4. So far,so good here.But everything is bundled up tight as drum.Fingers and toes crossed.But at least we don't have to shovel snow!

  5. I have so much brown in my garden right now. I don't dare cut anything back! It is very cold out and that wind has been brutal. Looking forward to the 70's at weeks end.

  6. Oh, Meems. The green in your garden is such a welcome sight. The layered canopy has served you well as has the tender loving care you've shown your charges.
    We have an oasis of brown. Enjoy the warmer temps later in the week!

  7. Well, it is Tuesday morning here in Sarasota. It does not look good outside. Everything is white. I could not cover everything and many of the uncovered plants already look bad.

    Thank goodness we have those 2 big oak trees in the back protecting some of the plants. Also checked out my courtyard and things look good there.

    More coming tonight, but should not be a hard freeze like last night was.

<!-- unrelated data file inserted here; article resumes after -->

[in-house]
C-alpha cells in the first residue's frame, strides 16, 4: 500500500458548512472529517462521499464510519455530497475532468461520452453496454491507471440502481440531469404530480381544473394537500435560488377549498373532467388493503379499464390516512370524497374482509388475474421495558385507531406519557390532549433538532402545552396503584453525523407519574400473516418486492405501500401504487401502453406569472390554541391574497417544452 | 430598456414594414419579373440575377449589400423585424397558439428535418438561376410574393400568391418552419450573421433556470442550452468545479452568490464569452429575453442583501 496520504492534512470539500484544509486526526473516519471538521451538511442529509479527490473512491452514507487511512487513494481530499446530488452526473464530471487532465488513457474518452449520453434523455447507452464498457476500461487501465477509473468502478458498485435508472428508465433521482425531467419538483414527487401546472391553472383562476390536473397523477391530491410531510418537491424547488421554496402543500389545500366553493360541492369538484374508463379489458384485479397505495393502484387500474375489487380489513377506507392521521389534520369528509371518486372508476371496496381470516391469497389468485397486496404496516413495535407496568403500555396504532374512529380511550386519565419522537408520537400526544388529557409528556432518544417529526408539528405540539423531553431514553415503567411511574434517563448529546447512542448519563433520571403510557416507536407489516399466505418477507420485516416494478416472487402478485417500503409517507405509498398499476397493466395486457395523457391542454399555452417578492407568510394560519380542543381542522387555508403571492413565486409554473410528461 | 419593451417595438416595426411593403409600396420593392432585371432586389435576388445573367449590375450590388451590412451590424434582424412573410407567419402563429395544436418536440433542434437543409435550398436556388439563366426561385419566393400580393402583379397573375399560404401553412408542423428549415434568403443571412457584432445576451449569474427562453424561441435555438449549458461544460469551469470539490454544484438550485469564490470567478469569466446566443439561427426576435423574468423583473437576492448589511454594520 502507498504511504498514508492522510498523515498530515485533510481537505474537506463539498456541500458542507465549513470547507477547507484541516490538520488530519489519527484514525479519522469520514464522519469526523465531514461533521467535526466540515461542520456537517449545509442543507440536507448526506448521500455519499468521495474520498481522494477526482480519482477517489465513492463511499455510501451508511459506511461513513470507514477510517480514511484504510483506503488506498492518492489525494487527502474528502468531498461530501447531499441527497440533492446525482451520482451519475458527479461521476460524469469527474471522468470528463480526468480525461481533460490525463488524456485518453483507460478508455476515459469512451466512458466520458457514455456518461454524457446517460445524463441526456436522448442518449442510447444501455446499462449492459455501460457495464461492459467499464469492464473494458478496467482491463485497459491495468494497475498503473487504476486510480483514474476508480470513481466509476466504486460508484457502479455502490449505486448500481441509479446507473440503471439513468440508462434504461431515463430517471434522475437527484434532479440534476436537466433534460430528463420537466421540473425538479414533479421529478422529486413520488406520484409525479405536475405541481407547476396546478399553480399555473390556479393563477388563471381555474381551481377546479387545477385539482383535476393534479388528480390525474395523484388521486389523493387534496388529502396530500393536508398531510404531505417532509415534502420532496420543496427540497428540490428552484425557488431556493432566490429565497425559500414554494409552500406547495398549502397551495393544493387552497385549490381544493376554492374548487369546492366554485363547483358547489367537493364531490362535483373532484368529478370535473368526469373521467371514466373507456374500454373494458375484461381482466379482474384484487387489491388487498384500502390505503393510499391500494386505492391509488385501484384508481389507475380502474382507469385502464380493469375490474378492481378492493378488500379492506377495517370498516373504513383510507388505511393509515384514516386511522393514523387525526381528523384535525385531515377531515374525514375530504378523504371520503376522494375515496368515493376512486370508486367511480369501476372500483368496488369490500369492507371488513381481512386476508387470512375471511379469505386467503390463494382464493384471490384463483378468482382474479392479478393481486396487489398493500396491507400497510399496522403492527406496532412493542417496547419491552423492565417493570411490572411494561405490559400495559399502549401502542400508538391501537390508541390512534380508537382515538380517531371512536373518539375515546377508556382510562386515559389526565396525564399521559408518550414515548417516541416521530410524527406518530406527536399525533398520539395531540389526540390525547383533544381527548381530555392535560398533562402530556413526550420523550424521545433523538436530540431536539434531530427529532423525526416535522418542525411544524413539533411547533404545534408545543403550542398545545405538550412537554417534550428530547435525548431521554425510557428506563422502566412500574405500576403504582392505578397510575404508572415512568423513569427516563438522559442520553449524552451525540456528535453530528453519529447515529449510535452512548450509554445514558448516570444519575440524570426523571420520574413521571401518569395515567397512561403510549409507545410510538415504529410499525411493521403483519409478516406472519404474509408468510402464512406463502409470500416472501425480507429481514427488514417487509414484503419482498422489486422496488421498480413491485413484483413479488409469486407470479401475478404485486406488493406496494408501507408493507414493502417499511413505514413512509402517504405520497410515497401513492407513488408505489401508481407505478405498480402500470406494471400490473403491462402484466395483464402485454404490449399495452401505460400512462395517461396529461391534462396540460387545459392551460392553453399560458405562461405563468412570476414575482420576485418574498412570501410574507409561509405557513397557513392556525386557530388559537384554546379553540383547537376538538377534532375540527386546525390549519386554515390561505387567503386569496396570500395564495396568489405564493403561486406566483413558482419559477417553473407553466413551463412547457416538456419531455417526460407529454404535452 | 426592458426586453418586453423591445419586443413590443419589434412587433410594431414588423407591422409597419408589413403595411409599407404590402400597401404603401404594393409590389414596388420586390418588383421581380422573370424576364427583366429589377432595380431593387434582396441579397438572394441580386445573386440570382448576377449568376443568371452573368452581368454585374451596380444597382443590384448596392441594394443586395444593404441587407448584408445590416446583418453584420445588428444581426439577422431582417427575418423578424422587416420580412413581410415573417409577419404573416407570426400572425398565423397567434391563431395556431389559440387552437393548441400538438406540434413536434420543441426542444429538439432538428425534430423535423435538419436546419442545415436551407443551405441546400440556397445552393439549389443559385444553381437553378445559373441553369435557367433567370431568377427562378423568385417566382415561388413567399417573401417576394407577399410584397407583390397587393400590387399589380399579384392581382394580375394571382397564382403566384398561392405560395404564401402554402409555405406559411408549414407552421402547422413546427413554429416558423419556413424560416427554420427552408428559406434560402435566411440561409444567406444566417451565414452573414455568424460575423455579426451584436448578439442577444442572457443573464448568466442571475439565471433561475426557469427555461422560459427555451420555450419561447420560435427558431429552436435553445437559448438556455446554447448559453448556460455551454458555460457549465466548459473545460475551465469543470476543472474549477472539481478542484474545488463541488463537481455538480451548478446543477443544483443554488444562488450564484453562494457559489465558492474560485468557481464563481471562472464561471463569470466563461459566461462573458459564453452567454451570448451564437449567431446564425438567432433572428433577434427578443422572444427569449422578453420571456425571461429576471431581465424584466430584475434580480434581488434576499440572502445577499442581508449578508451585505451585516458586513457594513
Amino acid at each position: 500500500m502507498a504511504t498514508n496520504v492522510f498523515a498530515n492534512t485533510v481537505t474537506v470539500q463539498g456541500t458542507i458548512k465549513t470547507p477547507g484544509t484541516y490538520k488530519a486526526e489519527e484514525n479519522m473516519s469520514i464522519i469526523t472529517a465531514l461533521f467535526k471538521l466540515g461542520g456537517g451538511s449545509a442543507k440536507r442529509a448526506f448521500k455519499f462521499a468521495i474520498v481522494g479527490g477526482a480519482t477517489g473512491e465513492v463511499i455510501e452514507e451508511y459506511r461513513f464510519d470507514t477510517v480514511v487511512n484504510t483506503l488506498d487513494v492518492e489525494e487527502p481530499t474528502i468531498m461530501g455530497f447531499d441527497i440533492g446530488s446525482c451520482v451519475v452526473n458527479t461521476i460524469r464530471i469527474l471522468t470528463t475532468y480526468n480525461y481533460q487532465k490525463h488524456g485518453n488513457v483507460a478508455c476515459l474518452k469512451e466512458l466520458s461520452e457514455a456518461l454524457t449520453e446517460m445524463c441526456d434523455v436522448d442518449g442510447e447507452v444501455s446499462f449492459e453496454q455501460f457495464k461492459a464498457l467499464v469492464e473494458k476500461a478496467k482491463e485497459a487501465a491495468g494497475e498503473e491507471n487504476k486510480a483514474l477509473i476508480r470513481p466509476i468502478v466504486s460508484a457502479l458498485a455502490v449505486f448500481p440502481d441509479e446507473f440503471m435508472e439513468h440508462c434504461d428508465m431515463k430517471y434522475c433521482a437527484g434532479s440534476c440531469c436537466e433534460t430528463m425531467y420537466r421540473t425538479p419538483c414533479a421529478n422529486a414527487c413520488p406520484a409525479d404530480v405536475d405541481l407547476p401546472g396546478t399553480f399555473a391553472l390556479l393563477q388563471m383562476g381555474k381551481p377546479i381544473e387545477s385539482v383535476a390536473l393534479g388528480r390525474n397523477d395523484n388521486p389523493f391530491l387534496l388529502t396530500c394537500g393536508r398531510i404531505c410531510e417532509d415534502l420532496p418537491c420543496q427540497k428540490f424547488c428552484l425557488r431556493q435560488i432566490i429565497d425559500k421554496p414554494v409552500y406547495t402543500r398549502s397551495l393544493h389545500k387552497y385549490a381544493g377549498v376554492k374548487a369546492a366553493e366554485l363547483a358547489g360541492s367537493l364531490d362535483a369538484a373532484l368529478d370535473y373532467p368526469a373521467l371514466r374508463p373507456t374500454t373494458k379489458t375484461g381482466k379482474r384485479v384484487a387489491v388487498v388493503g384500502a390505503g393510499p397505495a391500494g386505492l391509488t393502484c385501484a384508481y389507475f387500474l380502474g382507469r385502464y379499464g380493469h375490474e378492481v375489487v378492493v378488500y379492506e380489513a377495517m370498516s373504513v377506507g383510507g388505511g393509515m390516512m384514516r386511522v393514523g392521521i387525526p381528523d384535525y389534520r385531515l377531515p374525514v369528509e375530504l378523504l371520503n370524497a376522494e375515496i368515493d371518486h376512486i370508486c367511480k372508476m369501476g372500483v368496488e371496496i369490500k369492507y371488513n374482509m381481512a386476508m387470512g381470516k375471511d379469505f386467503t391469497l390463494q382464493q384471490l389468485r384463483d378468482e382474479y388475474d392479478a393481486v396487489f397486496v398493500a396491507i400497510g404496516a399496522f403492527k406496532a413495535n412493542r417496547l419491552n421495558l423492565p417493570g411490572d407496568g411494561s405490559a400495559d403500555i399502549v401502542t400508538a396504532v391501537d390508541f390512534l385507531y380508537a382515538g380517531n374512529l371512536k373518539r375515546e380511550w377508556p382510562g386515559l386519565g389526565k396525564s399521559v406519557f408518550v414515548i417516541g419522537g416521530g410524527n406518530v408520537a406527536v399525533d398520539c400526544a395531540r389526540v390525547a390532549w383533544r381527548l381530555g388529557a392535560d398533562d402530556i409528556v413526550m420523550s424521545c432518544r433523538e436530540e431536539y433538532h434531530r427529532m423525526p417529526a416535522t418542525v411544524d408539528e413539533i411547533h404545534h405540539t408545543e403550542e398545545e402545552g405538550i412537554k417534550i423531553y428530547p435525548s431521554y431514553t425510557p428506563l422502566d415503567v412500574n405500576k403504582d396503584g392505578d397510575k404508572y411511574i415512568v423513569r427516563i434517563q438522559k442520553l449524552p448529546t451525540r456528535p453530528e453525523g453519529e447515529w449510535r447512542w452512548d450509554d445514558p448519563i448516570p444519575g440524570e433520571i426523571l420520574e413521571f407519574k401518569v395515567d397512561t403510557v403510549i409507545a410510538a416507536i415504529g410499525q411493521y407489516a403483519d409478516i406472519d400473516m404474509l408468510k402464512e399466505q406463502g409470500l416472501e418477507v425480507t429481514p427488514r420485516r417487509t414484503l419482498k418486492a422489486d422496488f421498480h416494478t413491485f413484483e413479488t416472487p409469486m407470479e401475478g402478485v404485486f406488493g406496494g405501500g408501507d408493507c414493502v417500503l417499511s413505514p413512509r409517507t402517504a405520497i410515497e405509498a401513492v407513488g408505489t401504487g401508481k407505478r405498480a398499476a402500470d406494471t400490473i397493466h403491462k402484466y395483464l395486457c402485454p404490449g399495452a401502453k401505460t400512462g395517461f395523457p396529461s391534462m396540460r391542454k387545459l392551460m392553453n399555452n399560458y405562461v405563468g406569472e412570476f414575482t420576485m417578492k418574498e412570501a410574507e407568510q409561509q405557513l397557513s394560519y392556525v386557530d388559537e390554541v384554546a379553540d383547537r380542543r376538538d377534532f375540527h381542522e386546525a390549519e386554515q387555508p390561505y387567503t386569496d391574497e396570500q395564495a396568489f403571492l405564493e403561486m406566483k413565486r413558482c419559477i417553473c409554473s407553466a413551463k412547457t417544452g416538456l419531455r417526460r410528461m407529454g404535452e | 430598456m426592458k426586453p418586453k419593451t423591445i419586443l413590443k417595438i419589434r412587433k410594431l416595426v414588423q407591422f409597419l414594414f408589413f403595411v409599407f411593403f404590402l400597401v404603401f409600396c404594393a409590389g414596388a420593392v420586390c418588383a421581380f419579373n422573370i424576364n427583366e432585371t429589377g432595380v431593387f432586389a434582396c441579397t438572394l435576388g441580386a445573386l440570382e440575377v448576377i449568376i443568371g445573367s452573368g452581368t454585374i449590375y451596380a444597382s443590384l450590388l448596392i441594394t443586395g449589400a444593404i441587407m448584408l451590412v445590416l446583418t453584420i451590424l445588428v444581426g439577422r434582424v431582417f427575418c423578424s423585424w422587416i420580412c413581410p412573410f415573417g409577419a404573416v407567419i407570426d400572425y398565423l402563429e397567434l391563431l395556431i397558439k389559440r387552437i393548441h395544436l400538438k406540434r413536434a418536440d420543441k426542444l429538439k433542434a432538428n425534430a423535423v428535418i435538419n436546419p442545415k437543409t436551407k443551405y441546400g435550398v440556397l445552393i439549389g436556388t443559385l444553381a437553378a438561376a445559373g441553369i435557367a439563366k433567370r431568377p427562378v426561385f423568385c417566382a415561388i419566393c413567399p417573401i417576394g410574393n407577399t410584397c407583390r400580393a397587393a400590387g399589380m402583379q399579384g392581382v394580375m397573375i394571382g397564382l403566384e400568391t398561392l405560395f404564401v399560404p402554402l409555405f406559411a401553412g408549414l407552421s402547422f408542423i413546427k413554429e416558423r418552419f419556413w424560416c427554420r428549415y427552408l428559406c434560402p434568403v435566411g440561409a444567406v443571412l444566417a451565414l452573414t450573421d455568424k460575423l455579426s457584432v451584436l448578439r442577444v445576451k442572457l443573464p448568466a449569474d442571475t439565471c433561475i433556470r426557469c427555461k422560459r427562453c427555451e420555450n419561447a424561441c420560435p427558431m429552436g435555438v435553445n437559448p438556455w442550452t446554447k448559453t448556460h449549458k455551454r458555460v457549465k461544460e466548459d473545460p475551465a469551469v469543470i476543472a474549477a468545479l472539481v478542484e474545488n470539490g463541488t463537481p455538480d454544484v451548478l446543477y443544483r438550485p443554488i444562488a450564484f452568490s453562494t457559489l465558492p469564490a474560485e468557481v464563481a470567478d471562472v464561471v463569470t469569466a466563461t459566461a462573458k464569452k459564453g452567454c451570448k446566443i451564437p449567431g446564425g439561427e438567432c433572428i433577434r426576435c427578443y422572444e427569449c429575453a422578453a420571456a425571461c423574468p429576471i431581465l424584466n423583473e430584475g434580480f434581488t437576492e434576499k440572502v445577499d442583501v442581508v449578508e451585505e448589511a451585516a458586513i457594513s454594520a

I know I will be visiting the nurseries in the spring to get replacements for the ones I lose.

    Stay warm!

  8. Hi Meems...It's looking like a looonnngggg winter ahead. Who knows...maybe Mother Nature will surprise us. I'm expecting the worst and hoping for the best.

  9. Hi Meems,
    Love reading your blog. I learn so much from you. My crinums are not looking so good. Should I leave them be? Miss you.
    Your painting buddy

  10. Lalalalllaaallllaaaala

    Don't say I never did anything for gardening :)


  11. Hi's always been such a pleasure visiting your garden...beautiful in every season. Wishing you the very best for the coming year. Happy 2011!!

  12. Well, it has been a cold and frosty few nights/mornings. The open areas not covered by trees resemble a winter wonderland of the Florida sort. Selloums are bent over with the heavy weight of ice running through their watery/fluid tall stalks.

    Some of the tropicals that survived earlier December frosts succumbed to the pressure with this cold blast. All looking pretty pitiful. It was expected as they were left to the elements.